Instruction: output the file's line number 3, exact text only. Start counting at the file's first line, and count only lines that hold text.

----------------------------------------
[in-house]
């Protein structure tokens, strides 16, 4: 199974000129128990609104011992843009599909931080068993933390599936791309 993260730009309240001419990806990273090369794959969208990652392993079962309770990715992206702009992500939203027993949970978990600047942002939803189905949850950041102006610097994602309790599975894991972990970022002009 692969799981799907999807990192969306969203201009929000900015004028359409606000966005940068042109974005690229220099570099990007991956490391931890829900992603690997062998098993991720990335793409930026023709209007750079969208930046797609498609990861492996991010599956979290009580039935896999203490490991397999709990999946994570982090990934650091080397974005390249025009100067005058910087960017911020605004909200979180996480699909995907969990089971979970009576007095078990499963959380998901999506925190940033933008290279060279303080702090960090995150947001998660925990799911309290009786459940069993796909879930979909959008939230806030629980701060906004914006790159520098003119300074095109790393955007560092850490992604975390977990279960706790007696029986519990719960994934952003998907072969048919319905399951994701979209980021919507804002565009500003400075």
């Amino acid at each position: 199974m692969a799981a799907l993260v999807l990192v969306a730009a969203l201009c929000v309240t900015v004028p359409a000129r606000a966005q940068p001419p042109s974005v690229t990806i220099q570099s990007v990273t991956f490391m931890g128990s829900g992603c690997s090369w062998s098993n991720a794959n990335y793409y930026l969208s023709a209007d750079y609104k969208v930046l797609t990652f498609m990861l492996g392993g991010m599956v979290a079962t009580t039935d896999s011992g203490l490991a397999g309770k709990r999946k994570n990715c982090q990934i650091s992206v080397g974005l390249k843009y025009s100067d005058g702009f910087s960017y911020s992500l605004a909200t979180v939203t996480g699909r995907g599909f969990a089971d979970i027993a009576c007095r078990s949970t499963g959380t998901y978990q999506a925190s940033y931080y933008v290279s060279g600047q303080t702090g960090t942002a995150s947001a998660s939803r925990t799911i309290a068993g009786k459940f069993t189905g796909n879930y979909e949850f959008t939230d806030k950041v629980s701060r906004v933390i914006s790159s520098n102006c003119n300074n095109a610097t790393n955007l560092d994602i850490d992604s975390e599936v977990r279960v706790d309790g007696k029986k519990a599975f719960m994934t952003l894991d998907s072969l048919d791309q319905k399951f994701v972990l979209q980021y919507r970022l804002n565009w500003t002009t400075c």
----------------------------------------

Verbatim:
């Amino acid at each position: 199974m692969a799981a799907l993260v999807l990192v969306a730009a969203l201009c929000v309240t900015v004028p359409a000129r606000a966005q940068p001419p042109s974005v690229t990806i220099q570099s990007v990273t991956f490391m931890g128990s829900g992603c690997s090369w062998s098993n991720a794959n990335y793409y930026l969208s023709a209007d750079y609104k969208v930046l797609t990652f498609m990861l492996g392993g991010m599956v979290a079962t009580t039935d896999s011992g203490l490991a397999g309770k709990r999946k994570n990715c982090q990934i650091s992206v080397g974005l390249k843009y025009s100067d005058g702009f910087s960017y911020s992500l605004a909200t979180v939203t996480g699909r995907g599909f969990a089971d979970i027993a009576c007095r078990s949970t499963g959380t998901y978990q999506a925190s940033y931080y933008v290279s060279g600047q303080t702090g960090t942002a995150s947001a998660s939803r925990t799911i309290a068993g009786k459940f069993t189905g796909n879930y979909e949850f959008t939230d806030k950041v629980s701060r906004v933390i914006s790159s520098n102006c003119n300074n095109a610097t790393n955007l560092d994602i850490d992604s975390e599936v977990r279960v706790d309790g007696k029986k519990a599975f719960m994934t952003l894991d998907s072969l048919d791309q319905k399951f994701v972990l979209q980021y919507r970022l804002n565009w500003t002009t400075c």